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NKLA stock doesn’t have the fundamental strength to back its outstretched valuations
Nikola (NASDAQ:NKLA), which is down 53.93% over a three month period, is evidence that even though the electric vehicle (EV) sector is on fire at the moment, you should exercise caution. Not every company is primed to be a multi-bagger. Case in point, Nikola stock
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The company has no sales so far and is not projected to have them for at least the next two years. Still, it has a market cap of $8.135 billion.
The big question is, how did Nikola stock gain so much traction in such a short period of time? Well, you can chalk that up to industry leader Tesla (NASDAQ:TSLA). Elon Musk’s billion-dollar baby generates a lot of hype, and the industry is benefitting as a result.
However, not every company in the sector is a Tesla that is looking to burst through. Tesla’s overwhelming dominance in the industry results from many things, some of its own doing and some not. But it’s lightning in a bottle situation that is tough to replicate.
And we haven’t even gotten into some of the legal troubles that Nikola is facing. All things considered, it’s best if you invest your hard-earned capital someplace else for now.
A Closer Look at Nikola Stock
Undoubtedly, a lot of the EV sector at the moment is built on perception. That’s why Tesla is doing so well.
Its recent Battery Day announcements further cement its position as the preeminent automaker in the space, a fact that is unlikely to change for the foreseeable future.
The company is doing all it can to make sure its battery technology becomes more cost-effective to compete with traditional gas-guzzling cars.
That makes the comparisons between Tesla and NKLA a stretch for the most part. The pace of innovation at Tesla is astounding, and it will take years for other players in the market to catch up. Tesla is on track to deliver 500,000 cars this year, while Nikola doesn’t have any sales at this point.
Meanwhile, legal issues for Nikola are on the rise. In September, Hindenburg Research issued a report titled: “Nikola: How to parlay an Ocean of Lies into a Partnership with the Largest Auto OEM in America.” The report was scathing in nature, accusing the electric-vehicle company and its CEO, Trevor Milton, of overhyping its truck’s capacities.
The aftermath hasn’t been pretty. Naturally, the company came out with its own set of defenses. But the markets didn’t buy them, nor did analysts. Newly-minted CEO, Mark Russell, is doing all that he can to stabilize the business. However, the reputational damage is done.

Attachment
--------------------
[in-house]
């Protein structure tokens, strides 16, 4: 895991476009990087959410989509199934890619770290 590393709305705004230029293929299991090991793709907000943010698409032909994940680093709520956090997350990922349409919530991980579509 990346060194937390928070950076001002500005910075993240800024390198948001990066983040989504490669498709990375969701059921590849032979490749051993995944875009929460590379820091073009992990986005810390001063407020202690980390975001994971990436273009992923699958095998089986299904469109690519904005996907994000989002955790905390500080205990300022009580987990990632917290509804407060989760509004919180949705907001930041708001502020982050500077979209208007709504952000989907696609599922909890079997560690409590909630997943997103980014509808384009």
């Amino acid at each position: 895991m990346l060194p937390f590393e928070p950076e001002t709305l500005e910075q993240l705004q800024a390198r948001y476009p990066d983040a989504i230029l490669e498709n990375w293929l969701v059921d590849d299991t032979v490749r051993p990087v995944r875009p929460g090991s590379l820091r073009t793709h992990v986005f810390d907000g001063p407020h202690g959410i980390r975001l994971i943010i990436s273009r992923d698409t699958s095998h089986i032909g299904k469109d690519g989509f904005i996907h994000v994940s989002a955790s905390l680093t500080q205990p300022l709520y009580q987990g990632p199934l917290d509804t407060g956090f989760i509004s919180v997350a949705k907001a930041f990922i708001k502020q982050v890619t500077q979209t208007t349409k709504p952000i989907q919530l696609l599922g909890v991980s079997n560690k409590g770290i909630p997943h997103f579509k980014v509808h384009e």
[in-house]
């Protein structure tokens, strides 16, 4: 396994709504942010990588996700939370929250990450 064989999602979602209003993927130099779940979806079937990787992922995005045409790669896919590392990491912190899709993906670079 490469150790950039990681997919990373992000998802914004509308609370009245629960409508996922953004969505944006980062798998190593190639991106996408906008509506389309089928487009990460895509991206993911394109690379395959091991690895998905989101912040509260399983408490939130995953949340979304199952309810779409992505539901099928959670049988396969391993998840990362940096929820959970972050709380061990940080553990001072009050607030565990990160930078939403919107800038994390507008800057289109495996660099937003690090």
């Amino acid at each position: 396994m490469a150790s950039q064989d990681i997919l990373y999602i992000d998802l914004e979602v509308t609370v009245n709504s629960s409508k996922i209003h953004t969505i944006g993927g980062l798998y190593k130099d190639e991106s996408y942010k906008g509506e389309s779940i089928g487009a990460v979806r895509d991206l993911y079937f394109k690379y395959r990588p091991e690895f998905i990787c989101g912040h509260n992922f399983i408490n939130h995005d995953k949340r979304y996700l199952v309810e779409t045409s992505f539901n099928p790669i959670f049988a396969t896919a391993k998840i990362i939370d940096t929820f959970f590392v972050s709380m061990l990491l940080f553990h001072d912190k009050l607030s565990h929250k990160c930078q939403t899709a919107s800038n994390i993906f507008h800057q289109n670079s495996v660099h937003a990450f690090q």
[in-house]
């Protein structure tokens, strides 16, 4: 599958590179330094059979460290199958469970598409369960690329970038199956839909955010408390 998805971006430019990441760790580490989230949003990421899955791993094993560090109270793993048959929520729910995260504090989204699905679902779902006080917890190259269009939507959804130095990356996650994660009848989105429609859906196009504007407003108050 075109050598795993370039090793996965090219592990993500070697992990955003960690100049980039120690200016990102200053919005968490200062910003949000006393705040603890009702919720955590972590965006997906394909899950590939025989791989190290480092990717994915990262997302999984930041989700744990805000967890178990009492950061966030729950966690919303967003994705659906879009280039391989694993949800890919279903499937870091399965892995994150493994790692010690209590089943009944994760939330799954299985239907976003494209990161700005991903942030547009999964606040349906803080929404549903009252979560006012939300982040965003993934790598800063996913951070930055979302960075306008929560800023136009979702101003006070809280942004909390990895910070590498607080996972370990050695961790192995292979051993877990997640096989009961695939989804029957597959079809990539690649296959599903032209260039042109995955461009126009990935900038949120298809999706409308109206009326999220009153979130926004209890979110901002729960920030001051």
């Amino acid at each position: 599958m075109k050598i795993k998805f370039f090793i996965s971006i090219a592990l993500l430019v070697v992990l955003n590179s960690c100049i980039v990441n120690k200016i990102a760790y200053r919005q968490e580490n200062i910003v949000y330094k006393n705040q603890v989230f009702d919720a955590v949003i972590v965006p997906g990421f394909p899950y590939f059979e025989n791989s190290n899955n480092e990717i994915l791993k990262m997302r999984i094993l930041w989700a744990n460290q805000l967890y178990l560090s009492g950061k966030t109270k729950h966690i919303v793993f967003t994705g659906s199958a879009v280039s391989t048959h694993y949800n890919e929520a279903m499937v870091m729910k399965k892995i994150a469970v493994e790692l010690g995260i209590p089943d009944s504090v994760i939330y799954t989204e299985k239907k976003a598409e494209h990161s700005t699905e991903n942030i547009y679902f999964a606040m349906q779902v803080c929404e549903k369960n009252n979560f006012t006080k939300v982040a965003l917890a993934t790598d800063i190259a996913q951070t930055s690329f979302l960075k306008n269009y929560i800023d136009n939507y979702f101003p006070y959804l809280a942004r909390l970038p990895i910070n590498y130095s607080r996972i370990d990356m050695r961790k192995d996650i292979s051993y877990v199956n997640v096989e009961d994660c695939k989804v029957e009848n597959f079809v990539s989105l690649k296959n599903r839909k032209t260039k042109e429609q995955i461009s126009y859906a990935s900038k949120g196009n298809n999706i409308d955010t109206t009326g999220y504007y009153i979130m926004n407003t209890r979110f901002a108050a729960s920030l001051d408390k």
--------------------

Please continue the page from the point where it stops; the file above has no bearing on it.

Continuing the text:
Last week, the Financial Times reported that Nikola and its founder had received subpoenas from the U.S. Attorney for the Southern District of New York concerning the fraud allegations made in the original short-seller report. In its third-quarter earnings report, the company said legal costs surrounding the allegations are now $5 million.
The dollar figure isn’t important. It’s the level of trust the investors lose as a result of these charges.
Competition Is Ramping Up
Because of outsized valuations, every automaker wants to have a piece of the EV sector, but companies operating in niches are in a better situation to play the market. One has to realize they can lose the impetus pretty easily in a fast-moving environment unless they remain vigilant.
Tesla and Nikola are already at loggerheads, with the latter accusing the former of stealing its truck’s design for the Tesla Semi, launched in 2017. Tesla has filed a countersuit alleging Nikola of stealing the design for Nikola’s electric truck from Croatian car company Rimac Automobili.
Meanwhile, Toyota, along with part-owned Hino Motors (OTCPK:HINOY), is launching a hydrogen-fueled semi-truck in 2021. That will bring it into direct competition with Nikola’s hydrogen fuel cell vehicle, set to launch in 2023.
It goes without saying that this is a David vs. Goliath battle. Toyota’s net revenue from 2012 to 2020 is approximately equal to $278 billion. Hino generates $16 billion of revenue per year. Nikola reported $36,000 in revenue in its most recent quarter. I wouldn’t call it a fair fight, but there you have it.
Nikola Stock Has an Unrealistic Valuation
For a company that has zero sales, a valuation of $8.135 billion doesn’t make sense. Hino, in comparison, has a market value of $3.8 billion, despite selling close to 200,000 trucks a year. Part of that goes back to the Hindenburg Research report’s argument; that Milton’s tall claims led to Nikola stock exploding to unrealistic levels.
While I can’t say anything about the allegations, I will say that there isn’t enough on the books to justify the stock trading at 87.14 times forward enterprise value to sales. The only saving grace is the company’s partnership with General Motors (NYSE:GM).
CEO Mary Barra has kept nothing off the table concerning the automakers burgeoning EV business. In case GM decides to spin off its EV segment to NKLA, the latter will have a lot to gain. But then again, is that enough to warrant a buy decision?
It’s better to go ahead and sell this one before the securities investigation uncovers something further damaging.